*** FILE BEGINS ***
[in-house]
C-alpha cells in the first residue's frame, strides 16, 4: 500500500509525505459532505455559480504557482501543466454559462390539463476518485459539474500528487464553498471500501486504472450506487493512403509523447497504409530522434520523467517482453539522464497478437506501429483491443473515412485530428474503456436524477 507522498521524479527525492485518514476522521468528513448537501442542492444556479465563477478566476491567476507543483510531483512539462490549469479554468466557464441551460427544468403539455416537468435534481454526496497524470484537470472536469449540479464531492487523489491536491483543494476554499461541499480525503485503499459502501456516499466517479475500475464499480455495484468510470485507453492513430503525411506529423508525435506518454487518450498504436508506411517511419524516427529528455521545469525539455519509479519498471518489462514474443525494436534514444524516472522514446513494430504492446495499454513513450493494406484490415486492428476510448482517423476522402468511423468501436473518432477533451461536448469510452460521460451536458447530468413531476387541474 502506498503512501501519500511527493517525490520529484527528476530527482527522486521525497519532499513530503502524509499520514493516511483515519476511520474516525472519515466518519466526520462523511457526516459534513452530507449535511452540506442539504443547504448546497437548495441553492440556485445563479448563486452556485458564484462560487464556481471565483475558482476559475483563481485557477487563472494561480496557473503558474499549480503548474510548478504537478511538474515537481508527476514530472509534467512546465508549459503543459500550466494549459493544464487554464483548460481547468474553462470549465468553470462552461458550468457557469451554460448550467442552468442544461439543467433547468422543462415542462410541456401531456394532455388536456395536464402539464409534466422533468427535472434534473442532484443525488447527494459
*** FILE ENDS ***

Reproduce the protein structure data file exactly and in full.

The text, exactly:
[in-house]
C-alpha cells in the first residue's frame, strides 16, 4: 500500500509525505459532505455559480504557482501543466454559462390539463476518485459539474500528487464553498471500501486504472450506487493512403509523447497504409530522434520523467517482453539522464497478437506501429483491443473515412485530428474503456436524477 507522498521524479527525492485518514476522521468528513448537501442542492444556479465563477478566476491567476507543483510531483512539462490549469479554468466557464441551460427544468403539455416537468435534481454526496497524470484537470472536469449540479464531492487523489491536491483543494476554499461541499480525503485503499459502501456516499466517479475500475464499480455495484468510470485507453492513430503525411506529423508525435506518454487518450498504436508506411517511419524516427529528455521545469525539455519509479519498471518489462514474443525494436534514444524516472522514446513494430504492446495499454513513450493494406484490415486492428476510448482517423476522402468511423468501436473518432477533451461536448469510452460521460451536458447530468413531476387541474 502506498503512501501519500511527493517525490520529484527528476530527482527522486521525497519532499513530503502524509499520514493516511483515519476511520474516525472519515466518519466526520462523511457526516459534513452530507449535511452540506442539504443547504448546497437548495441553492440556485445563479448563486452556485458564484462560487464556481471565483475558482476559475483563481485557477487563472494561480496557473503558474499549480503548474510548478504537478511538474515537481508527476514530472509534467512546465508549459503543459500550466494549459493544464487554464483548460481547468474553462470549465468553470462552461458550468457557469451554460448550467442552468442544461439543467433547468422543462415542462410541456401531456394532455388536456395536464402539464409534466422533468427535472434534473442532484443525488447527494459